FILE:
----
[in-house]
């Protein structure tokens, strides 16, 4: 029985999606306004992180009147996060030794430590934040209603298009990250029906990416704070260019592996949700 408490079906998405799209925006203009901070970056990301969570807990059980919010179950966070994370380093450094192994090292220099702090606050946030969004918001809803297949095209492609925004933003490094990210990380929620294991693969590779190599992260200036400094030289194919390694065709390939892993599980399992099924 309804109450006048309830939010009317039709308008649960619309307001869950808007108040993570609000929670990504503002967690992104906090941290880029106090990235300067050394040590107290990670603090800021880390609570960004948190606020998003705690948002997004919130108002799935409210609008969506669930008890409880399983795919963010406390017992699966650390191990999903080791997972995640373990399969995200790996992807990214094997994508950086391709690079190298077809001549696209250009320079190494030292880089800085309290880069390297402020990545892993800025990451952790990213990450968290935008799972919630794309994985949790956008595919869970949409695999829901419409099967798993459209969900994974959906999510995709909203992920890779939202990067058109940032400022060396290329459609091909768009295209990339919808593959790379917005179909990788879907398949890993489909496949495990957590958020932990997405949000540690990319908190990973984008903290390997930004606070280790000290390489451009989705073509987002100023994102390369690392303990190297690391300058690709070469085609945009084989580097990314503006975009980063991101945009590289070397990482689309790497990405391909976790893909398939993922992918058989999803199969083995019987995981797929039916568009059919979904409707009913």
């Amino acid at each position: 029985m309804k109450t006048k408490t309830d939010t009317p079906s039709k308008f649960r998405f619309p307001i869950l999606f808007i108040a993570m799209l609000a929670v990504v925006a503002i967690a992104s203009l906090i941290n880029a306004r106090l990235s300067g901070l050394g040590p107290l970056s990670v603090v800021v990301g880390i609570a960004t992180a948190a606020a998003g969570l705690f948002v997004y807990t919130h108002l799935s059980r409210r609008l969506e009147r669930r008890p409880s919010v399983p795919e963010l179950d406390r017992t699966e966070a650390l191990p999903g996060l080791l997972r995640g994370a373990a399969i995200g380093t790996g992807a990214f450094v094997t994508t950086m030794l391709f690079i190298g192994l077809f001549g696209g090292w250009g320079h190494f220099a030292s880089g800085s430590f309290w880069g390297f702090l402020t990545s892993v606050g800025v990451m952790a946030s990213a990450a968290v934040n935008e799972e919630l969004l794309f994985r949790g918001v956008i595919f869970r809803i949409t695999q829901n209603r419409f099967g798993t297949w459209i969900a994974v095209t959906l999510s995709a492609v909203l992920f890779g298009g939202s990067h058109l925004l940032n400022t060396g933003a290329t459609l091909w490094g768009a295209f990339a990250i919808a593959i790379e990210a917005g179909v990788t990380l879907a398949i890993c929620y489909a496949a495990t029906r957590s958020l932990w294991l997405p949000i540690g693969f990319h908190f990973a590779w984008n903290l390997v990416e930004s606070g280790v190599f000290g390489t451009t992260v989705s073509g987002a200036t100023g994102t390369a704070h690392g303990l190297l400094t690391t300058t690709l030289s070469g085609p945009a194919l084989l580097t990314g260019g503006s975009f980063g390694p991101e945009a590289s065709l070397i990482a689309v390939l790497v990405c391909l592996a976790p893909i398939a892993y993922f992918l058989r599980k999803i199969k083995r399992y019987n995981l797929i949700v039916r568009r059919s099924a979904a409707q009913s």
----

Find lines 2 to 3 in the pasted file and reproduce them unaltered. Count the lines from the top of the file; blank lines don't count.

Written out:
């Protein structure tokens, strides 16, 4: 029985999606306004992180009147996060030794430590934040209603298009990250029906990416704070260019592996949700 408490079906998405799209925006203009901070970056990301969570807990059980919010179950966070994370380093450094192994090292220099702090606050946030969004918001809803297949095209492609925004933003490094990210990380929620294991693969590779190599992260200036400094030289194919390694065709390939892993599980399992099924 309804109450006048309830939010009317039709308008649960619309307001869950808007108040993570609000929670990504503002967690992104906090941290880029106090990235300067050394040590107290990670603090800021880390609570960004948190606020998003705690948002997004919130108002799935409210609008969506669930008890409880399983795919963010406390017992699966650390191990999903080791997972995640373990399969995200790996992807990214094997994508950086391709690079190298077809001549696209250009320079190494030292880089800085309290880069390297402020990545892993800025990451952790990213990450968290935008799972919630794309994985949790956008595919869970949409695999829901419409099967798993459209969900994974959906999510995709909203992920890779939202990067058109940032400022060396290329459609091909768009295209990339919808593959790379917005179909990788879907398949890993489909496949495990957590958020932990997405949000540690990319908190990973984008903290390997930004606070280790000290390489451009989705073509987002100023994102390369690392303990190297690391300058690709070469085609945009084989580097990314503006975009980063991101945009590289070397990482689309790497990405391909976790893909398939993922992918058989999803199969083995019987995981797929039916568009059919979904409707009913």
């Amino acid at each position: 029985m309804k109450t006048k408490t309830d939010t009317p079906s039709k308008f649960r998405f619309p307001i869950l999606f808007i108040a993570m799209l609000a929670v990504v925006a503002i967690a992104s203009l906090i941290n880029a306004r106090l990235s300067g901070l050394g040590p107290l970056s990670v603090v800021v990301g880390i609570a960004t992180a948190a606020a998003g969570l705690f948002v997004y807990t919130h108002l799935s059980r409210r609008l969506e009147r669930r008890p409880s919010v399983p795919e963010l179950d406390r017992t699966e966070a650390l191990p999903g996060l080791l997972r995640g994370a373990a399969i995200g380093t790996g992807a990214f450094v094997t994508t950086m030794l391709f690079i190298g192994l077809f001549g696209g090292w250009g320079h190494f220099a030292s880089g800085s430590f309290w880069g390297f702090l402020t990545s892993v606050g800025v990451m952790a946030s990213a990450a968290v934040n935008e799972e919630l969004l794309f994985r949790g918001v956008i595919f869970r809803i949409t695999q829901n209603r419409f099967g798993t297949w459209i969900a994974v095209t959906l999510s995709a492609v909203l992920f890779g298009g939202s990067h058109l925004l940032n400022t060396g933003a290329t459609l091909w490094g768009a295209f990339a990250i919808a593959i790379e990210a917005g179909v990788t990380l879907a398949i890993c929620y489909a496949a495990t029906r957590s958020l932990w294991l997405p949000i540690g693969f990319h908190f990973a590779w984008n903290l390997v990416e930004s606070g280790v190599f000290g390489t451009t992260v989705s073509g987002a200036t100023g994102t390369a704070h690392g303990l190297l400094t690391t300058t690709l030289s070469g085609p945009a194919l084989l580097t990314g260019g503006s975009f980063g390694p991101e945009a590289s065709l070397i990482a689309v390939l790497v990405c391909l592996a976790p893909i398939a892993y993922f992918l058989r599980k999803i199969k083995r399992y019987n995981l797929i949700v039916r568009r059919s099924a979904a409707q009913s």